Chris Sacca’s Gimlet Pitch from the StartUp Podcast

The first episode of Alex Blumberg’s StartUp podcast, How Not to Pitch a Billionaire, has Alex going out to LA to pitch the Gimlet podcast network to legendary Silicon Valley investor Chris Sacca, early investor in Twitter, Uber, Instagram and Kickstarter.

After bumbling through his pitch for what sounds like the first time ever, Alex gets schooled on what a good pitch sounds like. Sacca gives the pitch Alex should have given. I thought it sounded extremely dope, and no one else has a transcript so I made one:

Chris Sacca’s Gimlet Pitch from Episode 1 of StartUp

Hey look can I get 2 minutes from you?

So here’s the thing…

You probably know me, producer of this American Life, a successful radio show, top of the podcasts on iTunes, etc.

So here’s the thing, I realized there’s a hunger for this kind of content out there and there’s none of this shit it’s just a bunch of jerk-off podcasts, nothing’s out there. Advertisers are dying for it, users are dying for it, and if you look at the macro environment we’re seeing more and more podcast integrations into cars, people want this content, it’s a whole new button in the latest version of iOS.

So here’s the thing: nobody else can make this shit, I know how to make it better than anybody else in the world and so…I’ve already identified a few key areas where I know there’s hunger for the podcast, we’ve got the subject matter, we’re gonna launch this shit, I know there’s advertisers who want to get involved with it.

But here’s the unfair advantage I have: because of what I’ve done in my past careers with This American Life and with Planet Money, people are actually willing to just straight up pay for this stuff and I’m not talking about traditional subscriptions, I’m talking we did this t-shirt experiment at Planet Money where we got $600,000 to come in where people actually gave us money to buy a t-shirt with our logo on it as part of the content, it was integrated directly and I know we can replicate that across these other platforms, so here’s what we’re doing:

We’re putting together a million and a half dollars, that’s gonna buy us 3–4 guys who are gonna launch these 3 podcasts in the next 12 months. We think very easily we could get to 3–400,000 net subscribers across the whole thing.

With CPMs where they are in this market right now I know on advertising along we could break even but as we do more of this integration and we get people buying some of this product, doing some of these integrated episodes, I know that what we’re gonna have on our hands here is something that will ultimately scale to be a network of 12–15 podcasts.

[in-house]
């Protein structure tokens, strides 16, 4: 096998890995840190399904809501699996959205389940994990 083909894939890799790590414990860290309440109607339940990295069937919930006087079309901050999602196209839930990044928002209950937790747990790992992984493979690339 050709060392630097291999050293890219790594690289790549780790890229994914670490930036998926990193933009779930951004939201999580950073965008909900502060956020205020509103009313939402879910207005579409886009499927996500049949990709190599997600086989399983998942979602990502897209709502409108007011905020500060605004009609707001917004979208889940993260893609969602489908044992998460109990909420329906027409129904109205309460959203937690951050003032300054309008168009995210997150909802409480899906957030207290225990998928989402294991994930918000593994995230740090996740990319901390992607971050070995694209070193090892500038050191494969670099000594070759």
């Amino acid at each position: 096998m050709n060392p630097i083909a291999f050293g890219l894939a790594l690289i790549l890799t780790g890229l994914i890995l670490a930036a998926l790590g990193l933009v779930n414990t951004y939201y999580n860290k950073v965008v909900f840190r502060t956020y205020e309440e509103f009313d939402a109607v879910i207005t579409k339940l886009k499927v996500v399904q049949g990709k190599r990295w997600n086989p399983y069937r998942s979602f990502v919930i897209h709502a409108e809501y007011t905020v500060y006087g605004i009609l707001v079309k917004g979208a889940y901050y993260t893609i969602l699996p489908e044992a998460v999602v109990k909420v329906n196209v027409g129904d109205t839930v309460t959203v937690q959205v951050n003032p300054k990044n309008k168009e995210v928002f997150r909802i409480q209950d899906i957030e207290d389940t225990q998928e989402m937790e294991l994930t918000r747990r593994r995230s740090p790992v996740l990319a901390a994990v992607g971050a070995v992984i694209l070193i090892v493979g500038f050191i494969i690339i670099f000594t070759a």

The audience is there, they want it, nobody else can do it like we can, are you in?

That’s the end of the pitch. But let’s break it down a little so we can use it for our own purposes:

  1. “You probably know me from…” conveys authority instantly by associating the speaker with well-known brand names.
  2. “There’s a hunger” sets up the mark to feel like maybe he’s missing out on something.
  3. “Advertisers are dying for it” really quickly conveys the business model and sets it up in plain language so it doesn’t sound like he’s trying to hoodwink you with fancy numbers.
  4. “Nobody else can make this shit” tells the mark that he’s dealing with a pro here.
  5. “Unfair advantage” is all about saying what you know that nobody else knows, and how you’re uniquely situated to make best use of that
  6. “We’re putting together a million and a half dollars” is the ask, and it’s said like a foregone conclusion. There’s no pause after it because we’re launching right into what that money will get us and how it will turn into success.
  7. “Something that will ultimately scale” gets the mark thinking way past the sale into a future of success and so much return on his investment he won’t believe it.
  8. “The audience is there, they want it, nobody else can do it like we can, are you in?” the quick summary and close. Don’t dance around it and give options, just ask “are you in or are you out?”.

Listening to Sacca do this off the cuff with Alex’s pitch sounds like black magic. But make no mistake, he’s listened to thousands of pitches so this is something he’s an expert in.

If you’re looking to get better at getting your ideas across, you’d do well to listen to this episode a few times and practice saying the pitch. Once you get the basic structure down, you’ll be able to reuse it in your own work.